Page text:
It's a hard job, but somebody's got to do it.
Sandusky school district Treasurer Troy Bouts, an expert on school funding issues, put it this way: "Each new regime that comes in certainly has good intentions ... then they find out what they are up against and it becomes so burdensome they don't actually accomplish their goal."
Enter Gov.-elect Ted Strickland, who told the Register last week that fixing Ohio's broken and unconstitutional school funding method will be a top priority after he's sworn in next month.
As well it should be.
Strickland likely will go down in history as a failed governor of a failing state if he does not create the alliances and exert the leadership necessary to change the way the state funds public schools.
It's broken and must be fixed. The state Supreme Court ordered the state Legislature to do that more than a decade ago, but the leadership in Columbus stumbled and bumbled at every step until it finally just stopped trying.
The court ruled the property tax funding method unconstitutional because it does not give every student in the state an opportunity for a quality education. Property values in some areas of the state have been depressed for generations and the taxes generated in those districts do not support a quality education while areas where property values are strong can provide better educational opportunities for wealthier Ohioans.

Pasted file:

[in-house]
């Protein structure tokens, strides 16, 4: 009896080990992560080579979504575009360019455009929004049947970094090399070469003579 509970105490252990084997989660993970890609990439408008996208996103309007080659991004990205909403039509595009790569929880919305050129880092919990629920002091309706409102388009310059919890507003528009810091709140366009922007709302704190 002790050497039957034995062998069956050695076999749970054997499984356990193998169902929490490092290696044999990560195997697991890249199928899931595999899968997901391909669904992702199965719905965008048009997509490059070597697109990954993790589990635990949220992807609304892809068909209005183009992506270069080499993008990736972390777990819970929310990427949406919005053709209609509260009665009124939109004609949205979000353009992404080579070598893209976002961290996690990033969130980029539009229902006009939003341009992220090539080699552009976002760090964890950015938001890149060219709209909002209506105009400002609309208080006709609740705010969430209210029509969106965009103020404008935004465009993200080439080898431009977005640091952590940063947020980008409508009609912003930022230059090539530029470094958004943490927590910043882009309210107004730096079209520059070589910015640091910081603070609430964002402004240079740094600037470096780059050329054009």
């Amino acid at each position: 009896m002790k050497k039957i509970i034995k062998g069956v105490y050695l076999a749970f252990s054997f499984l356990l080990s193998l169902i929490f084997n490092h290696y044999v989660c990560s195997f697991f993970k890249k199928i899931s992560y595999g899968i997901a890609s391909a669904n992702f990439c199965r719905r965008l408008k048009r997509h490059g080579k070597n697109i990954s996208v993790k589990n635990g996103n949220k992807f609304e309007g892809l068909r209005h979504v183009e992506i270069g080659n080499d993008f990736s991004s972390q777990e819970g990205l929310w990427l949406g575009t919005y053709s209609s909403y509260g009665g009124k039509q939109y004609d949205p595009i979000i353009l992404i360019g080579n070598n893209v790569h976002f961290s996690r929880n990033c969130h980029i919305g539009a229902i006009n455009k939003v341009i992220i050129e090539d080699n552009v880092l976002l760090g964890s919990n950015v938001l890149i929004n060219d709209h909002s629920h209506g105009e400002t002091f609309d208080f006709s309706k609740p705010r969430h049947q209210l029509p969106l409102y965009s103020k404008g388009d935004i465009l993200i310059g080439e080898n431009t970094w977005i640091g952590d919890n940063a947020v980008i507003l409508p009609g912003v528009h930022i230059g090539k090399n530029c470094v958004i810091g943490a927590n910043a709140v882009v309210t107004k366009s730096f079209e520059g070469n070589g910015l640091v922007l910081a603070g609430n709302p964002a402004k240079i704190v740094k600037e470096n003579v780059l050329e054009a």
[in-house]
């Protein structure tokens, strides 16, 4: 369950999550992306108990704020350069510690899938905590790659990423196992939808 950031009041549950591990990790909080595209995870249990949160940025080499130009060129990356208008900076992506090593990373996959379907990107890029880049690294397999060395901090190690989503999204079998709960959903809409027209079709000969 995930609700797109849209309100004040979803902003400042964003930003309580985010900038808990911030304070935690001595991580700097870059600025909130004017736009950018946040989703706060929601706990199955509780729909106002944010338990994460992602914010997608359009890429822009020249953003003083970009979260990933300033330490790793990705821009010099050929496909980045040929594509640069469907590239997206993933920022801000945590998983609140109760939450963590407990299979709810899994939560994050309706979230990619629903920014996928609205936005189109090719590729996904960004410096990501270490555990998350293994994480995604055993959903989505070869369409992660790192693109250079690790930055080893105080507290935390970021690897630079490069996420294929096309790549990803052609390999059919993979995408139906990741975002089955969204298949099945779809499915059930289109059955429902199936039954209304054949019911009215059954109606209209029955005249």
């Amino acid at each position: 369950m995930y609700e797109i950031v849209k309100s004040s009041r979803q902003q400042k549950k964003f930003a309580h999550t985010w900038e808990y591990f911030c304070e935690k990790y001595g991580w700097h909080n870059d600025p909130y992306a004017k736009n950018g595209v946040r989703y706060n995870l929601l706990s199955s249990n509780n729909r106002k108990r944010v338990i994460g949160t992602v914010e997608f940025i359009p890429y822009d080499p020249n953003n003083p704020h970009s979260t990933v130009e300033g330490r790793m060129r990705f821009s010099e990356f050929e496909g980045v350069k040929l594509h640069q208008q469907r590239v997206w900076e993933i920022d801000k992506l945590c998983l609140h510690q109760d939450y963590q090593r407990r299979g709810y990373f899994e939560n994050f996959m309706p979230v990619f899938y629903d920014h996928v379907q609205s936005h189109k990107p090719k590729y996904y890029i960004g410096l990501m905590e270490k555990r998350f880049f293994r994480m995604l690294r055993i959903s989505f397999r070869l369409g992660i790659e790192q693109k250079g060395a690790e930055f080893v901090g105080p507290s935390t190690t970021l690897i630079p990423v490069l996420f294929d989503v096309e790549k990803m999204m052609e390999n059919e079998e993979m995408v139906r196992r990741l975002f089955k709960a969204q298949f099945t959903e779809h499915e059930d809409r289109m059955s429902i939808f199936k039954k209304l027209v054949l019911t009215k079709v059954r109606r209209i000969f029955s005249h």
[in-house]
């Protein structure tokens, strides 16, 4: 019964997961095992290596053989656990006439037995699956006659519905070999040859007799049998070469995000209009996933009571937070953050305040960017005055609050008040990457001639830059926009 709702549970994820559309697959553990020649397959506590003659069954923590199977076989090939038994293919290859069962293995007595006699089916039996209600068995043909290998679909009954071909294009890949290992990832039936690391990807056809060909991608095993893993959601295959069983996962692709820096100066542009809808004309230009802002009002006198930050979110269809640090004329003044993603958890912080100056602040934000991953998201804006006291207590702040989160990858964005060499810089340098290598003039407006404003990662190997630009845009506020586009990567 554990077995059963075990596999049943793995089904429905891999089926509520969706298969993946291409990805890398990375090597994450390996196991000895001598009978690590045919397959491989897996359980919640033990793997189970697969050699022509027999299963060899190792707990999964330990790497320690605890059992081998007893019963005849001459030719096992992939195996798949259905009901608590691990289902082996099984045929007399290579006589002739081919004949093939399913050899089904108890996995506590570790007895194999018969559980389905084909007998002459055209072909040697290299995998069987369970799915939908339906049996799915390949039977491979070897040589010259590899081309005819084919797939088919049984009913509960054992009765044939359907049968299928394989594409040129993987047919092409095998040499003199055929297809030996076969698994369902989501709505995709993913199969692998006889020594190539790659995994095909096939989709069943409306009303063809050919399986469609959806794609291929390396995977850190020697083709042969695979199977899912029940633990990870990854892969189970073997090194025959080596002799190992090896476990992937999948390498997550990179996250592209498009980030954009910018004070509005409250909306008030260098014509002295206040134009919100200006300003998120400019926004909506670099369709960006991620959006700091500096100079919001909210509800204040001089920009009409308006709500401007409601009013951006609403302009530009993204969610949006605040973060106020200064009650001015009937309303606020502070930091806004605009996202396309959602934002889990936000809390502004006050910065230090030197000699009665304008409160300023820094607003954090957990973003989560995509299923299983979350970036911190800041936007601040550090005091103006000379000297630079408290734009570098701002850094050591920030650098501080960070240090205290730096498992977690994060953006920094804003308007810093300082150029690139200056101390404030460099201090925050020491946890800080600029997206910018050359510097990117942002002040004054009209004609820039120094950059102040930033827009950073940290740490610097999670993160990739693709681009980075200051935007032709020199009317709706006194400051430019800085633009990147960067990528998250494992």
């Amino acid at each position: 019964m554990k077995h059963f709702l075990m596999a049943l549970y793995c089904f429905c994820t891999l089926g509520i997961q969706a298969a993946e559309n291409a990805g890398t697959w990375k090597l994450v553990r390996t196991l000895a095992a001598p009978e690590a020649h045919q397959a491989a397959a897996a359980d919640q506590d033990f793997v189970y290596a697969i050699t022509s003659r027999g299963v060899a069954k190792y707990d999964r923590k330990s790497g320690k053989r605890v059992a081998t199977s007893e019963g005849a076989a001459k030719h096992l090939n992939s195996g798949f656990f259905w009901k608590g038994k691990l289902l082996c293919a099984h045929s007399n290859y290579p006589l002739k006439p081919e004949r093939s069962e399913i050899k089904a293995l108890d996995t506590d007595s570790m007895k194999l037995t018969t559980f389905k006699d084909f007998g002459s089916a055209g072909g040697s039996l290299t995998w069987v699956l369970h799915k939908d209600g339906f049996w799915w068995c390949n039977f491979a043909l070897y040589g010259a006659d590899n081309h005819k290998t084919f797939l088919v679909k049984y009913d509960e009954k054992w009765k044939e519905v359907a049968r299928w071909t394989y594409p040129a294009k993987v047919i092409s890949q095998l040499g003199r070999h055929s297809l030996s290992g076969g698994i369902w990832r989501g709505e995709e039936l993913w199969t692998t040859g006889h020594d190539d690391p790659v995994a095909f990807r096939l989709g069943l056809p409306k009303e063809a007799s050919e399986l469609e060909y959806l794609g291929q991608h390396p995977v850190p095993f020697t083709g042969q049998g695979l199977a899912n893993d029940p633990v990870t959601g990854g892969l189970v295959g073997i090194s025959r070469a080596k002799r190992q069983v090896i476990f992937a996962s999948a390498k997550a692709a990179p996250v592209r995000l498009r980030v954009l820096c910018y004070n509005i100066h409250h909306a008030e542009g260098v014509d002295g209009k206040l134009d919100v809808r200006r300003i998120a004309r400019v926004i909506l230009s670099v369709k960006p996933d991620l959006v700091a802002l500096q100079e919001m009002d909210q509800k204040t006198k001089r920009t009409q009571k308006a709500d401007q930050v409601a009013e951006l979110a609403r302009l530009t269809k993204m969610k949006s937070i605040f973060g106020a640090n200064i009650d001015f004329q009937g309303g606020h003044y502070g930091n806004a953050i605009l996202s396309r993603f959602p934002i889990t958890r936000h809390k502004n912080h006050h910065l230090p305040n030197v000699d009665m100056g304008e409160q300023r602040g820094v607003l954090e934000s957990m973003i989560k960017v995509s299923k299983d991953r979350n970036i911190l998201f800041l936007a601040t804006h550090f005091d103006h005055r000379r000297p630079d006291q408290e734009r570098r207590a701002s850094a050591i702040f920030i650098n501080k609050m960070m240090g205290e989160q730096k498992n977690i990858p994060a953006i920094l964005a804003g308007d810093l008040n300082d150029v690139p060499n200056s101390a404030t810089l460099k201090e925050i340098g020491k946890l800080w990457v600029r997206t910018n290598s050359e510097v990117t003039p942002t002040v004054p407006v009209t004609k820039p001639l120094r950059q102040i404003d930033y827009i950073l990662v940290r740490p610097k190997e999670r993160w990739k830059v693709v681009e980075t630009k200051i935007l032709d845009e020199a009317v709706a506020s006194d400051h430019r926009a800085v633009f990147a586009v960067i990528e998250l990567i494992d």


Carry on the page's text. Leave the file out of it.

Strickland knows that all too well. As a U.S. congressman from the state's Appalachian region, he saw first-hand the financial challenges poorer school districts face. But in the years since the Supreme Court ruling came down, more and more school districts across the state are becoming poorer and are being pinched by unfunded educational mandates and decreasing state and federal funding.
Taxpayers have expressed their view, over and over again, by rejecting new tax levies at the ballot year after year. Voters want this problem fixed. They want a fair and balanced funding system that works for all of Ohio's students.
Strickland campaigned on the promise he would not back away from this challenge, and we appreciate his thoughtful understanding of the hurdles he faces.
We hope Bouts is wrong, and finally something will be done to fix this open sore.